Moving for health and wellness

Life Lessons

Moving for health and wellness

We were meant to look more like seahorses than shrimps. That may seem like an odd analogy, but picture the seahorse, upright and regal. Now visualize a shrimp. With the modern shift toward more desk-space working, our posture is the biggest loser. You may find your shoulders rotating forward according to Vocational Rehab Consultant for Unum UK, Agatha Lawton-Wieczorek.

In a recent bWell podcast, she made the case with host Beth Husted. Lawton-Wieczorek stated the British Medical Journal links 70,000 deaths each year in the UK to sitting. It directly correlates to an increased risk of physical and mental illness. Even small changes can lessen the risk of disease. Ultimately, we need to get moving in order to develop a healthy posture and maintain physical and mental strength.

“The extended amount of time we spend sitting causes our spine to form more of a C shape,” said Lawton-Wieczorek. “A healthy spine should mimic the letter S.” She added that “sitting and looking at our phones makes our shape even worse. In this position, our necks are hunched over, causing a C-shaped spine, which often leads to lower back pain.” 

The rehab professional emphasized the increase in prolonged sitting has seen a resultant upsurge in other health-related issues such as obesity, diabetes, and heart conditions.

Setting goals to achieve more aligned posture is the first step. With your specific health needs in mind, here are 10 activities that can help you maintain a healthy posture:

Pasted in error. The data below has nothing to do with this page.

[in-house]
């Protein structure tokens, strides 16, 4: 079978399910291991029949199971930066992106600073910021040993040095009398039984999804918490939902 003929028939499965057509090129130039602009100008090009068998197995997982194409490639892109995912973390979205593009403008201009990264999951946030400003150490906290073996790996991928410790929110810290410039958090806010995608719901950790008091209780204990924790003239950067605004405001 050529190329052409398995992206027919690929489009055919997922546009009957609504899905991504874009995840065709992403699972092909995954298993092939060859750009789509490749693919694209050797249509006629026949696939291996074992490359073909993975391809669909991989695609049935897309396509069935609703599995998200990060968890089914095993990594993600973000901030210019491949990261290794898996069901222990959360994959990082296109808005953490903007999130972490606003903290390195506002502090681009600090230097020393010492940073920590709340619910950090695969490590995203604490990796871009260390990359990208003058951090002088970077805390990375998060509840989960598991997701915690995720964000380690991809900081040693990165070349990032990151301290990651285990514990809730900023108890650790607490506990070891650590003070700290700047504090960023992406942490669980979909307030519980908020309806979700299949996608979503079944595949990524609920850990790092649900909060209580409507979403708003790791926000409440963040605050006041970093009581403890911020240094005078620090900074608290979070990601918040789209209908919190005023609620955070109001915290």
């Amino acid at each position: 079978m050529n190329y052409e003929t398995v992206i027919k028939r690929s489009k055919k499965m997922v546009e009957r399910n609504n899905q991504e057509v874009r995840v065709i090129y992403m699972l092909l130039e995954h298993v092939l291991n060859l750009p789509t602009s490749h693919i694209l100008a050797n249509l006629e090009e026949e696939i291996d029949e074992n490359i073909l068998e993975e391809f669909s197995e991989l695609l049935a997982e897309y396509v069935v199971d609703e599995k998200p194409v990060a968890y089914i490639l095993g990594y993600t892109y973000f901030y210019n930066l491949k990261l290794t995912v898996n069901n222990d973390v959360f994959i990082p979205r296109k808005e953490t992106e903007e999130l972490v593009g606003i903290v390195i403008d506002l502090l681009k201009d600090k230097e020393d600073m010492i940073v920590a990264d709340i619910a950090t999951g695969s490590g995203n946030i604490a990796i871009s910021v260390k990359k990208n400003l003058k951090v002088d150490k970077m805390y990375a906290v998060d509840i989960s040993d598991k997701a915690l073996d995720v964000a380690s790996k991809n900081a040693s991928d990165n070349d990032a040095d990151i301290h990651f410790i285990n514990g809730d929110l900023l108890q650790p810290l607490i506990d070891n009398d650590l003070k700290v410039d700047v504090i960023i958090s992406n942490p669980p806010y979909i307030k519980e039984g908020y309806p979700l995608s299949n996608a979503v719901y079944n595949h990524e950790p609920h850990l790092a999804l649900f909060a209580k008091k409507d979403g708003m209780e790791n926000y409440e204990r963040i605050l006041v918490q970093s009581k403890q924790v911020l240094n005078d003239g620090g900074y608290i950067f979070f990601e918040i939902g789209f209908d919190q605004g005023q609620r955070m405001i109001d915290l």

1. Nature walks – 20 minutes of walking in nature will improve your overall wellbeing. Going for walks raises serotonin levels and gets oxygen into the lungs.
  2. Stretch – Flexibility is crucial for your overall health and stretching can help. Simple shoulder rolls, side stretches and stretching the hamstrings can prevent injury. Stretch at your desk a few times during the workday.
  3. Yoga or Pilates – There are many options of yoga and Pilates sessions from beginner, intermediate to advanced levels.
  4. Squats –  This exercise strengthens your lower body and helps burn calories while taking some of the weight off your knees and ankles.
  5. Gardening – Gentle activities like working in the garden can improve mobility.
  6. Resistance Training – Working with bands is one of the best ways to protect bone density.
  7. Regularly movement – Runners World cites a recent study that found if you stand and move for about three minutes every half hour, you may be able to mitigate the negative effects of over-sitting. Even taking as few as 25 steps can improve blood sugar.
  8. Posture – Be conscious of proper alignment of your spine. A healthy S-shaped spine improves blood flow, keeps nerves and blood vessels healthy, and supports muscles, ligaments and tendons.
  9. Chair Exercises – There are some simple exercises that can be done while sitting to build strength and stave off back pain, while helping you maintain a healthy posture. They include seated leg extensions and ab twisters.
  10. Fitness Tracker – You can track your movements with a smart watch. Linking up the MyFitnessPal app will allow you to track your movements.

UK Public Health recommends a minimum of 60 minutes of physical activity weekly for 5 – 18-year-olds and a minimum of 150 minutes of moderate activity for 19 – 64-year-olds, or 75 minutes if that activity is vigorous. This means that even a small amount of activity daily is beneficial.

Unum offers tutorials and other resources on different types of exercise to help achieve health goals. Take advantage of them and get moving. Stretch at your desk, take phone calls while standing, and practice deep breathing exercises. Move in the way that works best for your health and wellness and enjoy the immeasurable benefits of physical activity.

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